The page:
For US Digital Corps cofounder Chris Kuang, the need for a social impact opportunity pipeline in the government wasn’t just a hypothetical ideal; It was something he experienced personally.
“I came into this space when I was still in school and looking for opportunities, internships and full-time jobs that were at the intersection of technology and public service,” Kuang told Technical.ly. “And I really couldn’t find any.”
A few years later, it led him to launch the US Digital Corps, a two-year fellowship for early-career technologists interested in social impact and public service technology. It’s also designed to help solve the tech talent pipeline problem in government.
After its launch in August, the program is gearing up to lock down its first round of fellows this quarter. The Corps is a collaboration between the General Services Administration (GSA), White House Office of Management and Budget, the Office of Personnel Management, the Cybersecurity and Infrastructure Security Agency and the White House Office of Science and Technology Policy, and operated through the GSA’s Technology Transformation Services (TTS).
To start out, the Digital Corps will be accepting 30 fellows for its first round. Applications are slated to open in the coming weeks and months, Kuang said, with the first cohort starting in June of 2022. Fellows will be working on developing govtech in spaces including economic recovery, racial equity, COVID-19 response, healthcare and climate. Pay for the program will be determined by location at the federal government’s GS-9 pay level, with DC-based fellows receiving a starting total salary of just over $80,000.
Initial agencies for the program include (but are not limited to):
- Department of Veterans Affairs
- Center for Medicare Services
- Center for Medicaid Services
- Consumer Financial Protection Bureau
Since its launch this summer, Kuang said he’s had positive responses from thousands of local technologists, echoing his own experience. He noted, as well, that engaging with universities and other institutions where talent is located has helped to spread the word.
“Traditionally, the federal government defaults to: we’re going to post our jobs and hope it finds its way to people,” Kuang said. “But in some of these conversations, in working directly with the talent pool that we’re trying to communicate with, I think hearing the responses [to our program], hearing the excitement has validated that approach.”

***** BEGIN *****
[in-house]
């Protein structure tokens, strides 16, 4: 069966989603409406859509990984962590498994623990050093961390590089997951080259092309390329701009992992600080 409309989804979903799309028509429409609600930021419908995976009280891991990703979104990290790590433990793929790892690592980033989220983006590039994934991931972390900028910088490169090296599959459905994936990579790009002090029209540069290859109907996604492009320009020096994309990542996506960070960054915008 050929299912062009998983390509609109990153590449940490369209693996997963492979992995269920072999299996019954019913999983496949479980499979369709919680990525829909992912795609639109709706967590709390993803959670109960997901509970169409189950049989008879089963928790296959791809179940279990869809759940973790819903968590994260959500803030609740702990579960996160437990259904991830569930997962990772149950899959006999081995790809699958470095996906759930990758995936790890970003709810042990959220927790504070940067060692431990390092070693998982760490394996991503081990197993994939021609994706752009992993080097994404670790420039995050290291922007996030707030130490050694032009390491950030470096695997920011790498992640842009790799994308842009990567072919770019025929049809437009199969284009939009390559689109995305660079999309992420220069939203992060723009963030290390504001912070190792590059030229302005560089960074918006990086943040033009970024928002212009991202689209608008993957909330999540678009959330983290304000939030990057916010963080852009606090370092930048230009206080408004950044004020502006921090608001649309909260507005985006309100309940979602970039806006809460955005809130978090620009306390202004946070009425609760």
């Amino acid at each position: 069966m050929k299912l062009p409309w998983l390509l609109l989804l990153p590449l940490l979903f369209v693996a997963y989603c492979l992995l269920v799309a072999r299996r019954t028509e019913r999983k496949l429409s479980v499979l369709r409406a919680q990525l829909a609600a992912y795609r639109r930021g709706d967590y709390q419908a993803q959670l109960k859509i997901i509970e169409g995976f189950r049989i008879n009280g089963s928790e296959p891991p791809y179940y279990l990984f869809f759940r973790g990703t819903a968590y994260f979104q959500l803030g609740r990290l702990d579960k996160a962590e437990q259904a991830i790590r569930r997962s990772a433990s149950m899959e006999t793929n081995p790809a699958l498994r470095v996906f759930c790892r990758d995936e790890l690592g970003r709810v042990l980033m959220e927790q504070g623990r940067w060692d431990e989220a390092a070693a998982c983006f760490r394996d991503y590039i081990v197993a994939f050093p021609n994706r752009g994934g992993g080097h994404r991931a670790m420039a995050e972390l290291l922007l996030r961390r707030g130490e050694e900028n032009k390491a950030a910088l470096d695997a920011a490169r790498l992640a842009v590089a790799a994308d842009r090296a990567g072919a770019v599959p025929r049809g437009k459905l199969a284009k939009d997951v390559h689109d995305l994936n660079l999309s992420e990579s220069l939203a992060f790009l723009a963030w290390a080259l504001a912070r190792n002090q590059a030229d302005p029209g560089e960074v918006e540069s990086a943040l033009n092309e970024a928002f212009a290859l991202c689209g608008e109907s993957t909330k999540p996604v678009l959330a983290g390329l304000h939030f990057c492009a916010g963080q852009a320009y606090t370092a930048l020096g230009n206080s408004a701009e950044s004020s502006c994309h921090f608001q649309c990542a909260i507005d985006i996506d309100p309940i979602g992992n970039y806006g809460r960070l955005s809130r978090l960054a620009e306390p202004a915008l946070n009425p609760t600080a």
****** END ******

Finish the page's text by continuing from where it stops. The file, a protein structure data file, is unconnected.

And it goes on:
The goal upon opening the application, he added, is making sure the process is as painless as possible. At the end of the program, the hope is that applicants will be fully prepared for a career in government. In particular, Kuang said, the Digital Corps team is looking to work with agencies with targeted plans and reputations for working with early-career technologists and offering the support they need.
“I know for a lot of people working, applying to the federal government isn’t necessarily something that they’ve done before or is perhaps something that they’ve heard a lot of misconceptions about in terms of how difficult, how painful it might be,” Kuang said. “So we’re really committed to taking the time, designing this process, communicating clearly and ensuring that everyone feels like they are prepared to put their best foot forward.”
The value Kuang sees in early-career technologists, whom he clarified could be anyone from recent graduates to returning veterans, follows a need for people skilled in augmenting existing technologies. Through the program, he said, the fellows can take those tech skills and be trained in government tech, contributing to longer-term development, maintenance and ongoing support.
Embracing the early career technologists, Kuang thinks, is on the whole in the federal government’s best interests. Coming out of schools, certification programs and bootcamps, he noted that these early-career individuals are more likely to have an experimental, thoughtful and disruptive approach to building tech, with great potential benefits.
“There’s another sense in terms of just coming in, not having had experience in the government and being able to, very empathetically and with a lot of humility, ask: why are we doing things this way?” Kuang said. “And not in a way that betrays an ‘I’m smarter than you and better than you’ perspective, but really to have a perspective of ‘I learned certain things when I was in school and I’ve been on the cutting edge in terms of what I saw in the classroom.’ And to really inquire: why are we doing it this way, might we try this?”